I twist and turn as the Fates
Spin the multicolored threads
That are the web of life.
Strength and beauty grace my path
And Mother’s gaze softens
As she looks upon my weaving.
PaganSquare is a community blog space where Pagans can discuss topics relevant to the life and spiritual practice of all Pagans.
At SageWoman magazine, we believe that you are the Goddess, and we're devoted to celebrating your journey. We invite you to subscribe today and join our circle...
Here in the SageWoman section of PaganSquare, our bloggers represent the multi-faceted expressions of the Goddess, feminist, and women's spirituality movements.
Winter in Britain – it’s dark and it’s wet. Not very cold, compared to what I grew up with in Canada, but the damp just seaps into your bones. It’s a different kind of winter, one that I still sometimes have trouble getting to grips with.
The darkness is the first thing that my body has difficulty coping with. If it’s dark outside, my body wants to sleep. I’m very much a daytime person. Here in the UK, at a latitude of 52.0594° N (where I grew up it was 45.9500° N) it gets dark a lot earlier than what I’m used to, and it’s not light outside much before 8.30 or 9am in the darkest part of the year. Hibernation mode kicks in. I struggle to get out of bed even though I’ve had a great sleep if it’s still dim out. Come summer, and it’s light at 3.30am, I can get out and greet the sunrise no problem.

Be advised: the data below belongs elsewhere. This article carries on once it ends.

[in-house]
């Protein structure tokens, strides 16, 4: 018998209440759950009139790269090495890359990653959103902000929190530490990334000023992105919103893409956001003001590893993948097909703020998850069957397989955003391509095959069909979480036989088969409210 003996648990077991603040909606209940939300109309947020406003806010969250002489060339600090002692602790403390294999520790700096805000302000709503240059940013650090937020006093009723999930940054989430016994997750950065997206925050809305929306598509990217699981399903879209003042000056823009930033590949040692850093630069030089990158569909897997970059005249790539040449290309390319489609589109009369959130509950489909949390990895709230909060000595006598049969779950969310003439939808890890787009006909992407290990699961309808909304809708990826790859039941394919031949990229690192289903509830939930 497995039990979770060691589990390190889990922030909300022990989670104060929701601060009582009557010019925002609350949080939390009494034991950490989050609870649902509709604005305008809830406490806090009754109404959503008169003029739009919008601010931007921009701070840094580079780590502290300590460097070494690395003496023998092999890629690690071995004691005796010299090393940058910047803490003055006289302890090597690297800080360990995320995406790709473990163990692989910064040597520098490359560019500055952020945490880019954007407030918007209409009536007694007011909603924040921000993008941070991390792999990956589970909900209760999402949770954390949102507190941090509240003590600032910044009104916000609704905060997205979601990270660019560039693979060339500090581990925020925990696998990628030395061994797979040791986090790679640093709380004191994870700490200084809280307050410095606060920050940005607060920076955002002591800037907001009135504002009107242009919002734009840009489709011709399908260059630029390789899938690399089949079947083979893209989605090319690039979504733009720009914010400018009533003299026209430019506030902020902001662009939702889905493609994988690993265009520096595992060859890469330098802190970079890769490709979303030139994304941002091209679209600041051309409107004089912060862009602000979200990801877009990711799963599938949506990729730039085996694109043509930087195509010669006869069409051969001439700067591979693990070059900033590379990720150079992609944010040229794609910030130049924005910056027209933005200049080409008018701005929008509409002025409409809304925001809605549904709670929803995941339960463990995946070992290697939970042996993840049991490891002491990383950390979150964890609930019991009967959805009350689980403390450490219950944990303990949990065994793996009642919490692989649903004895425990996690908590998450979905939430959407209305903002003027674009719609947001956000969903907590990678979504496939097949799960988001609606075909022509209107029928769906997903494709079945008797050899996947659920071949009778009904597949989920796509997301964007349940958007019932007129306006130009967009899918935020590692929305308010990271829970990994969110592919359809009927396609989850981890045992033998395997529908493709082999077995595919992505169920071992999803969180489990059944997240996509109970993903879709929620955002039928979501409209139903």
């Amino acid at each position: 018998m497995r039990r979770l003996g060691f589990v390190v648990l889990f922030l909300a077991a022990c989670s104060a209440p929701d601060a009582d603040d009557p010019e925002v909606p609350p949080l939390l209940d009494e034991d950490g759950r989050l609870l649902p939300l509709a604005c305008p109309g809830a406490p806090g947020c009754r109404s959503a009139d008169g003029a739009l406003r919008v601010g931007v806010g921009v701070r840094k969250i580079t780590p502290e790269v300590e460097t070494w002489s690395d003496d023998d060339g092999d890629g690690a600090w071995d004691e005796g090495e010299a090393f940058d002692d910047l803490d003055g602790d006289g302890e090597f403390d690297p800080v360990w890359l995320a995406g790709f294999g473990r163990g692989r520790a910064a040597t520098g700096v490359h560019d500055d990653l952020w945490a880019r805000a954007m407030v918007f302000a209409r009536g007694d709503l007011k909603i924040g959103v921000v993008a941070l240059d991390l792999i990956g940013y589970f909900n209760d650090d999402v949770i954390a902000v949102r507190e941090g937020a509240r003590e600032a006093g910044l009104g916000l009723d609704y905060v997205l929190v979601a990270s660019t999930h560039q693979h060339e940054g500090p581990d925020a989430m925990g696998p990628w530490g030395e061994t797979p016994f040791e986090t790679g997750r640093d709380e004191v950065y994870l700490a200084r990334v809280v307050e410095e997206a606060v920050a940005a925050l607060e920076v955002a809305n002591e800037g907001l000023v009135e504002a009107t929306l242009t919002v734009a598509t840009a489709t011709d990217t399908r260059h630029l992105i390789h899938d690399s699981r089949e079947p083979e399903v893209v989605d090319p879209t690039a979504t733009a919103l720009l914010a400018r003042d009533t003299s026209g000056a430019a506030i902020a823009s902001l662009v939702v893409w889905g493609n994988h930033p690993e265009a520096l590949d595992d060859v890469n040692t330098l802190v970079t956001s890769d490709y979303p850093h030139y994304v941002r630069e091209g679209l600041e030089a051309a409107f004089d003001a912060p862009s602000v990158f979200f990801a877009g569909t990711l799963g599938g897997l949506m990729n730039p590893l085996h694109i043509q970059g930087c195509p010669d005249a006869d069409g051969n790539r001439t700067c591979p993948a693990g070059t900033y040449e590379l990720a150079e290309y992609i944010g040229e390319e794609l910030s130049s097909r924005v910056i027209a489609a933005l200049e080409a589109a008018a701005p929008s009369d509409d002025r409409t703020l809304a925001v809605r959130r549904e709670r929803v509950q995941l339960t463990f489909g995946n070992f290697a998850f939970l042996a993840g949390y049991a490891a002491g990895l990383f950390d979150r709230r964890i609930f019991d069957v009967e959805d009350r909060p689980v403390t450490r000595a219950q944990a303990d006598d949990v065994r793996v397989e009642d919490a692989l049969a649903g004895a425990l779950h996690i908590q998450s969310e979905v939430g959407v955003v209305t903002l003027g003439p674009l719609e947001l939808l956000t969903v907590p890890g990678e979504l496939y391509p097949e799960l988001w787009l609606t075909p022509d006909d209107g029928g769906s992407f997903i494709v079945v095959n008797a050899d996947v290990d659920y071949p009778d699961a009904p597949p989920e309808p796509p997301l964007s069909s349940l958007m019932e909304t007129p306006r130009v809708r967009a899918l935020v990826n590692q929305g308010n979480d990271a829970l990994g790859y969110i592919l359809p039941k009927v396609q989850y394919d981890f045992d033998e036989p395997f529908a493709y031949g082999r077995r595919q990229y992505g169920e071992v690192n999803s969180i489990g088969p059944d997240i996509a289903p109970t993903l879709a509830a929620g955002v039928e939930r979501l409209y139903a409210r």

The darkness has a real thick, heavy quality to it sometimes, with overcast skies and damp air all around you, sounds hushed in the shadows. Like a blanket, it can completely cover you and, if you like your head above the covers, can seem stifling. I’ve had to learn to work with the darkness, to enjoy it, to see its beauty.
You are invited to The 2014 Annual Hassle-Free Thanksgiving Event.
I started it in the early 80s. It’s no longer annual or face-to-face, but I do it as many years as I can, because it makes me happy. Hey, the silly title alone always lifts my spirit.